Thursday, February 11, 2016

Why "Dismantling Whiteousness?"

Last week, I was so grateful to be part of Teach For America's 25th Anniversary Summit.  Yes, it was good to see friends and colleagues, and yes it was incredible to sit in the front row of the Civil Rights, Then and Now session with Joyce Ladner, Michael Lomax of the Little Rock 9, Brittany Packnett and DeRay McKesson.  But truly, this has been my life's work.  Ever since Levi.

Levi was a lifer.  I met him through the University of Michigan's Prison Creative Arts Project.  He was a shrapnel-damaged Vietnam Vet who returned home to find employment hard to maintain with undiagnosed PTSD getting in the way.  He found himself addicted to morphine, he found an income selling drugs to others.  He found himself in and out of prison: and then one night, on a restrictive parole, he babysat his two year old niece while his sister had to rush to the hospital in premature labor.  Someone else decided to climb up the fire escape and break into that apartment, and Levi charged the window when he heard the rustling.  That intruder fell to his death, and Levi would go to prison for the rest of his life branded a "murderer."

And Levi is like, truly, my Paul.  I'm Onesimus.  Levi prayed for me, taught me who Jesus was from the inside of a prison yard.  Levi asked me to go, as a messenger, and "tell the story truthfully, tell the story right."  Levi told me to do Teach For America.  Ever since I was 19, I've been trying to dismantle whiteousness by first going after the dangers of Single Stories of minority people groups.

What is whiteousness?  A hilarious little throw-away phrase I heard an old friend say at the TFA gathering in DC last weekend.  She's an amazing black author and activist, and she used it when we were conversing about how white people need to take on the work of convincing other white people that racism even exists.  But the term stayed with me, and I looked it up online but couldn't find anything about it.  So: I think it probably means something like this: It's white people, even good-hearted ones, thinking they have all the solutions to the problems of the world.  It's white people, thinking they own this country more than anyone else, and thus can do what they want in their own land.  It can range from white guilt and white fragility to white privilege and white supremacy.  No matter what shade it is, whiteousness needs to be dismantled from the inside.  And I don't have all the answers, but I hope to continue in dialogue with you.  What I am certain of is that whiteousness is holding this country back from truly being great.  I do know it is the same noxious spirit that Paul rails against in Romans 14: reminding those who saw themselves as "more righteous" that Jesus invited everyone to the table.  The pagan, the outcast, the homeless vet, the drug riddled meth-head, the Native, the Buddhist, the you, the me.  And the emphasis at a Jesus table is love.  Love that can only be realized by listening and responding, in person, at a common table.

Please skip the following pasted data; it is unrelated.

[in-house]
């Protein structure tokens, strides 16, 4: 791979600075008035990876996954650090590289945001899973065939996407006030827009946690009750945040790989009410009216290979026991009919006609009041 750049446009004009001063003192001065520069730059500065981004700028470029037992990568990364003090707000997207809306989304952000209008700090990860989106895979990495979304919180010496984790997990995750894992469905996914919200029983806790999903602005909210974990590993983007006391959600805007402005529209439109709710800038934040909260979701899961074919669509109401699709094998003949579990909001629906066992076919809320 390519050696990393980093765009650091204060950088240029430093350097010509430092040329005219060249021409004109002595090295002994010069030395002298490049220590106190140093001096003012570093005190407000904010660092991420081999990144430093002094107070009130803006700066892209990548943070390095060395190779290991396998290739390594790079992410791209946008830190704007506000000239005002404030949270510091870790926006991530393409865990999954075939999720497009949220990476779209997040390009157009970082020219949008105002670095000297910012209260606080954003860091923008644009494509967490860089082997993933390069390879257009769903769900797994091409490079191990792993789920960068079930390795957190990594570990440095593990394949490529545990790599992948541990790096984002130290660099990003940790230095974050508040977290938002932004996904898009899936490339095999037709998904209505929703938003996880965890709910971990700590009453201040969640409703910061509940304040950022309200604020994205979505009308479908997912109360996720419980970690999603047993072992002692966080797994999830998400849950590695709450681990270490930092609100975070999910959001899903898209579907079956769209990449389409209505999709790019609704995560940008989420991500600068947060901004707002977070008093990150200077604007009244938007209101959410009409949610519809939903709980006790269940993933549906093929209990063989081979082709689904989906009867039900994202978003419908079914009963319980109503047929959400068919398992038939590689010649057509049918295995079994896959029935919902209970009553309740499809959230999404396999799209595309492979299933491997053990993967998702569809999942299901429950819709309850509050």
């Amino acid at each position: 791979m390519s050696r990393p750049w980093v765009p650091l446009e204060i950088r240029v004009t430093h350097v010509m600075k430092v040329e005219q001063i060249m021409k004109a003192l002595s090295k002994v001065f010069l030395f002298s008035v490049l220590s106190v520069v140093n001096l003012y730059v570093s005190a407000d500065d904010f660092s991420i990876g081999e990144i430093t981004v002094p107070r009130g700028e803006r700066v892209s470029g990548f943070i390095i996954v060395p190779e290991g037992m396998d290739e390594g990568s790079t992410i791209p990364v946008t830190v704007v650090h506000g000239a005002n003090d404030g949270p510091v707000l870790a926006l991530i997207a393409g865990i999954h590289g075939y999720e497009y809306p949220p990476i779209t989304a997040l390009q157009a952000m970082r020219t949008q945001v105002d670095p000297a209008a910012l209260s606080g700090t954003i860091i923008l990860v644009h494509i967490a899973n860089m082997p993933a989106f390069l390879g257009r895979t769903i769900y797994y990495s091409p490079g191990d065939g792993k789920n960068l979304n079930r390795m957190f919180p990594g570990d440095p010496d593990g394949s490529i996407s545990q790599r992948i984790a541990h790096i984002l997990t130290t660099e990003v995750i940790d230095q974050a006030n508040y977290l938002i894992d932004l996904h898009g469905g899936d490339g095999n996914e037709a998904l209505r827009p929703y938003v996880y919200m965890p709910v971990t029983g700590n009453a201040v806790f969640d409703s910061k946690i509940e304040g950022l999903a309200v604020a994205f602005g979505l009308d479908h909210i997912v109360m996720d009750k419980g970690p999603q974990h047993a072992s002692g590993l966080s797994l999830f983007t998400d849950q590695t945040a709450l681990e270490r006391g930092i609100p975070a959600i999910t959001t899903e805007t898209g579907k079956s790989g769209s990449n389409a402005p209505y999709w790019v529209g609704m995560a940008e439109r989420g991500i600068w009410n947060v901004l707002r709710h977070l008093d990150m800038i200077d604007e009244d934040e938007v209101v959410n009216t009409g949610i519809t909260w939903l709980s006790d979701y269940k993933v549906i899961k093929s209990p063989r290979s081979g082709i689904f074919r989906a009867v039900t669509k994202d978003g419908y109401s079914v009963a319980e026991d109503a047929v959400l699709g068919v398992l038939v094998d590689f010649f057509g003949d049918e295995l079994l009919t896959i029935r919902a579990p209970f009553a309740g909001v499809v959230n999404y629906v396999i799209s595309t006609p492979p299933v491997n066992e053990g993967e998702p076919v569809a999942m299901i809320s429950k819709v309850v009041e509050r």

My work with DOOR Hollywood has been life-changing, and I'm speaking about for myself.  Hosting "mission trippers" and asking them to find the linkages between service and "do-gooding" with noticing systemic issues that constantly demonize and hold people in frozen stereotypes.  Asking, "who are the modern Samaritans to white America?"  Are they Muslims, are they Murderers, are they black kids with hoods?  Are they "sneaky" Latinos?  Are they gay people with agendas?  Are they racists?  Could you imagine any of those people helping you, if you are white?"  How do you reconcile Muslims as "terrorists" alongside Mosques being some of the first to send bottled water to residents of Flint?

I have been called naive.  I have been called a racist.  I have been called a racist against white people (which I'm not even sure what that means).  I have been bullied by black and white kids, made fun of by Latinos, terrorized by homophobes, and called anti-Christian, even when reading the words of Jesus.  But I believe in Jesus, and I believe He keeps calling us to sit at these tables of diversity.  And this is one way I can keep coming to the table.

Peace and blessings and thanks for reading, and you can keep up with the discussion on Twitter by clicking here,

Recent work with DOOR Hollywood

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